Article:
The School of Creative and Performing Arts at Humber College in Toronto offers its music students an array of face-to-face classroom courses, including one with a hybrid segment. Professor Shirantha Beddage, Director of Theory and Harmony, Humber Music, teaches both face-to-face and hybrid courses, and when he saw the challenges faced by students learning the theoretical and practical elements of performance, he crafted new instructional tools using technology and some common household items.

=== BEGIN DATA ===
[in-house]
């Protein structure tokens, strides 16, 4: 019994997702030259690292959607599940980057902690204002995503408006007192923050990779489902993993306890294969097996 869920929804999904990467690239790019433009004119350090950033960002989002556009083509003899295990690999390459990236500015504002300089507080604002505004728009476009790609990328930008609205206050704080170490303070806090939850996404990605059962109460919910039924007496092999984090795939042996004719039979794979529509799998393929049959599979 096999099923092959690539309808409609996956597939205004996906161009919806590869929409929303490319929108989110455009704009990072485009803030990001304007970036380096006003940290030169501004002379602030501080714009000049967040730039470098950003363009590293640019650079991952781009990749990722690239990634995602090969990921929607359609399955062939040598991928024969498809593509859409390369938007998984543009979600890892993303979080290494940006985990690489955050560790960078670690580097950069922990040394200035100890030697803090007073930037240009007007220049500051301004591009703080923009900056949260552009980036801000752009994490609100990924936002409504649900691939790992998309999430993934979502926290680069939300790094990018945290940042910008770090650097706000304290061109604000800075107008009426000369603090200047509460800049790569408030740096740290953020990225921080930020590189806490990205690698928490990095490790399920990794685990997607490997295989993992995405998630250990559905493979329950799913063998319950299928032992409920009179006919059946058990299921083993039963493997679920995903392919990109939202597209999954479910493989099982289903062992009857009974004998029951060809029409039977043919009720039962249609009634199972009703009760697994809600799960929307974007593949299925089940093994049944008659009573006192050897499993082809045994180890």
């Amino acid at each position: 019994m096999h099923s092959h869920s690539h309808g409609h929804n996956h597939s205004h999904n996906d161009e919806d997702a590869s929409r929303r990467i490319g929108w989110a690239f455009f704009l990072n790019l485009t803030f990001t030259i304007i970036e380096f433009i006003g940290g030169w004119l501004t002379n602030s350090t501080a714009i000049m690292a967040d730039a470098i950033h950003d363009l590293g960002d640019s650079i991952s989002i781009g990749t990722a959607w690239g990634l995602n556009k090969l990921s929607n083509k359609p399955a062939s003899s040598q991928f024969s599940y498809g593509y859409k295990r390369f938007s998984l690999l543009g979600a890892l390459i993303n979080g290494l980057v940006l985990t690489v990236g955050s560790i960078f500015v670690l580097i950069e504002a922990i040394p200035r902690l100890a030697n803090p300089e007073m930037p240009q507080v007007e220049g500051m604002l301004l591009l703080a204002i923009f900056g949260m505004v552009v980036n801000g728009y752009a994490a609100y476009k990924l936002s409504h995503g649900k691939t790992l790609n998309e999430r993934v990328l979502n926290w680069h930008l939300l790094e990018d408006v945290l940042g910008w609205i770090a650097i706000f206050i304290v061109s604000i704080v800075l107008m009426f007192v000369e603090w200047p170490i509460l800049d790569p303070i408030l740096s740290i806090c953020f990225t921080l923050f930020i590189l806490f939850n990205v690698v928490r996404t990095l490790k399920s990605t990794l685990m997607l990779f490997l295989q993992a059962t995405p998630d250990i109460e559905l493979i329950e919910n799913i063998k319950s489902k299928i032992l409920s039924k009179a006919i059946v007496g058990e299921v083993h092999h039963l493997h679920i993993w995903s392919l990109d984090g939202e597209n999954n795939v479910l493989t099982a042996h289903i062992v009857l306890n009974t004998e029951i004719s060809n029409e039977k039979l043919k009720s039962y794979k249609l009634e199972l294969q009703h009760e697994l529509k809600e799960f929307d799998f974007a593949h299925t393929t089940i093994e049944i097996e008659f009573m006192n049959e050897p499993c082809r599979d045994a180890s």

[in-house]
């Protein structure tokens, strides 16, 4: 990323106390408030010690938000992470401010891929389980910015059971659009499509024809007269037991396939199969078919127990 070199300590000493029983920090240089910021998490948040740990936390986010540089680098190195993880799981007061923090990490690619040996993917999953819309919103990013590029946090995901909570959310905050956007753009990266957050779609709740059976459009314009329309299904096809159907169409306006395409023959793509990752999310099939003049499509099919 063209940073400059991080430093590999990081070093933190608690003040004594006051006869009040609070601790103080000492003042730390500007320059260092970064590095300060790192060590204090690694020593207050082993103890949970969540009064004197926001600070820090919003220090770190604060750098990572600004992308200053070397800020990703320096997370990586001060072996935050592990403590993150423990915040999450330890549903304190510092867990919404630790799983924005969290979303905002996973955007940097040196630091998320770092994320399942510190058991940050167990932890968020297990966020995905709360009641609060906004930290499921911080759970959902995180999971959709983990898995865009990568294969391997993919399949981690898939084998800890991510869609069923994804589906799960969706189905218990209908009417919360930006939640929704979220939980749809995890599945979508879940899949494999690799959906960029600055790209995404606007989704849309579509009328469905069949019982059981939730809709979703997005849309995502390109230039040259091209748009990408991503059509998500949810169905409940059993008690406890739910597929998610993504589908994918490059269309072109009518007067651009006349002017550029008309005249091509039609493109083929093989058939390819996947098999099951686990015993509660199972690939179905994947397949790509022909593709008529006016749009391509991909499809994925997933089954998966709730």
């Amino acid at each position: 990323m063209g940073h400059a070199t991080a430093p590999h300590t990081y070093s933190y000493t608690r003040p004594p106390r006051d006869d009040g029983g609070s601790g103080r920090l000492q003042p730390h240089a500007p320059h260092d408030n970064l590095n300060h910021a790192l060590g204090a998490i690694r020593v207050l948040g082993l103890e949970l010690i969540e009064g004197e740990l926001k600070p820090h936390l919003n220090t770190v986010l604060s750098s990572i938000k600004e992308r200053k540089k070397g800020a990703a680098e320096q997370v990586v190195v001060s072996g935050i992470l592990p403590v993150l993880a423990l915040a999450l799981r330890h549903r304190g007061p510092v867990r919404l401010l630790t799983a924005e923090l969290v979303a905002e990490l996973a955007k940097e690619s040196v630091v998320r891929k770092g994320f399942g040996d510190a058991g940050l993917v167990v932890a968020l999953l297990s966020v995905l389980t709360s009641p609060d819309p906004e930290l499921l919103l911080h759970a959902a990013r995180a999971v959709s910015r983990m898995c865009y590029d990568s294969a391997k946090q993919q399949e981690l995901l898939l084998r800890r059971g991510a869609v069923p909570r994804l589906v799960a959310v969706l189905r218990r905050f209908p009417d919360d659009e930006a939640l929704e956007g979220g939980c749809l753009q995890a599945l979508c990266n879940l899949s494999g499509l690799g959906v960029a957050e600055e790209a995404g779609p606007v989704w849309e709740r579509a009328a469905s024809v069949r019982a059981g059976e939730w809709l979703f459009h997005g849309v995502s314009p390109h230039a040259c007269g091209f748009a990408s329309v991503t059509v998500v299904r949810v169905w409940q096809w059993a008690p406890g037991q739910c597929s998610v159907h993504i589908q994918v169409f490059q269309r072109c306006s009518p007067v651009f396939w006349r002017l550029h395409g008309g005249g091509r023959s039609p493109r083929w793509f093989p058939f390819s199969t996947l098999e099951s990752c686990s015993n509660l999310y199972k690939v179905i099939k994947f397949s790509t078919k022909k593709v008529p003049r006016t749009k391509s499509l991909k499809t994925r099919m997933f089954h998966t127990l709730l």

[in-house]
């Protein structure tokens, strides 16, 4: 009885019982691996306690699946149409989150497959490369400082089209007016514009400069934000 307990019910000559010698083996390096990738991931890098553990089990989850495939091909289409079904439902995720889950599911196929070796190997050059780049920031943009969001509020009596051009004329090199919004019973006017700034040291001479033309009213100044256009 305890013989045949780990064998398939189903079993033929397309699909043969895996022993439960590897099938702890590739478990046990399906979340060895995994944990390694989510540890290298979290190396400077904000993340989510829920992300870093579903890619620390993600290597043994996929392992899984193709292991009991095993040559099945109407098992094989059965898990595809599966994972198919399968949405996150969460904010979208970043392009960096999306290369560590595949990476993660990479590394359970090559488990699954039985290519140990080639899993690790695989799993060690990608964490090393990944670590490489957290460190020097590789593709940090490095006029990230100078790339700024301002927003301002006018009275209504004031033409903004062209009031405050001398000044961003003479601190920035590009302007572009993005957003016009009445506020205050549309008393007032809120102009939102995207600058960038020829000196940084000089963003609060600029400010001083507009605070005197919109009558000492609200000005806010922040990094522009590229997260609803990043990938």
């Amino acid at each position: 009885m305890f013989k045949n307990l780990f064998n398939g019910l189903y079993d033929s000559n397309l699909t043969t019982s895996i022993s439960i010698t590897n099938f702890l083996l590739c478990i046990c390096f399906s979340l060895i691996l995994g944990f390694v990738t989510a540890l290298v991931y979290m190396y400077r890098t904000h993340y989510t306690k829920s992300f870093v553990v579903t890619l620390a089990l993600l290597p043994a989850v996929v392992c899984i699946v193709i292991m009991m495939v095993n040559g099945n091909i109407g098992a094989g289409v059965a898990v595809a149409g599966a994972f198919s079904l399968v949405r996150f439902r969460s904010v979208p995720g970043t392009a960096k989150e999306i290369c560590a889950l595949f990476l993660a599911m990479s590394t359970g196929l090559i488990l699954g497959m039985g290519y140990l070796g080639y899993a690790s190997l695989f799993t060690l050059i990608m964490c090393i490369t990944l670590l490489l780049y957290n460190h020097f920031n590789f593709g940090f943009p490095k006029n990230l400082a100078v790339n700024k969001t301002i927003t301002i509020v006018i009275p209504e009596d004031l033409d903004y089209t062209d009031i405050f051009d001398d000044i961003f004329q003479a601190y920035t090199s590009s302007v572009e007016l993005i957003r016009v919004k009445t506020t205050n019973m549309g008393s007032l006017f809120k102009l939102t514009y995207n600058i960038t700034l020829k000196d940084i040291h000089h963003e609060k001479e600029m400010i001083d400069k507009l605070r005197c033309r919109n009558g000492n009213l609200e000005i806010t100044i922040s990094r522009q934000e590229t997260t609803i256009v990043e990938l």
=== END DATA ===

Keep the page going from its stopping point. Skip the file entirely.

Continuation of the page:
Humber’s Contemporary Music Theory and Improvisation 3/4 course, which includes a hybrid segment, is reserved for students with a strong theory background who performed well in the first-year Music Theory course. While most of the Music Theory courses run for two face-to-face periods, twice a week, Professor Beddage’s section of the course runs for two periods, once a week. In place of the second classroom day, Professor Beddage posts a weekly module on Humber’s Blackboard learning management system, introducing new topics through his own previously prepared videos, and sharing handouts and links. This information combines with the course textbook to give students the fundamental information required. Students work through the materials at their own pace and submit assignments, quizzes and other requirements online.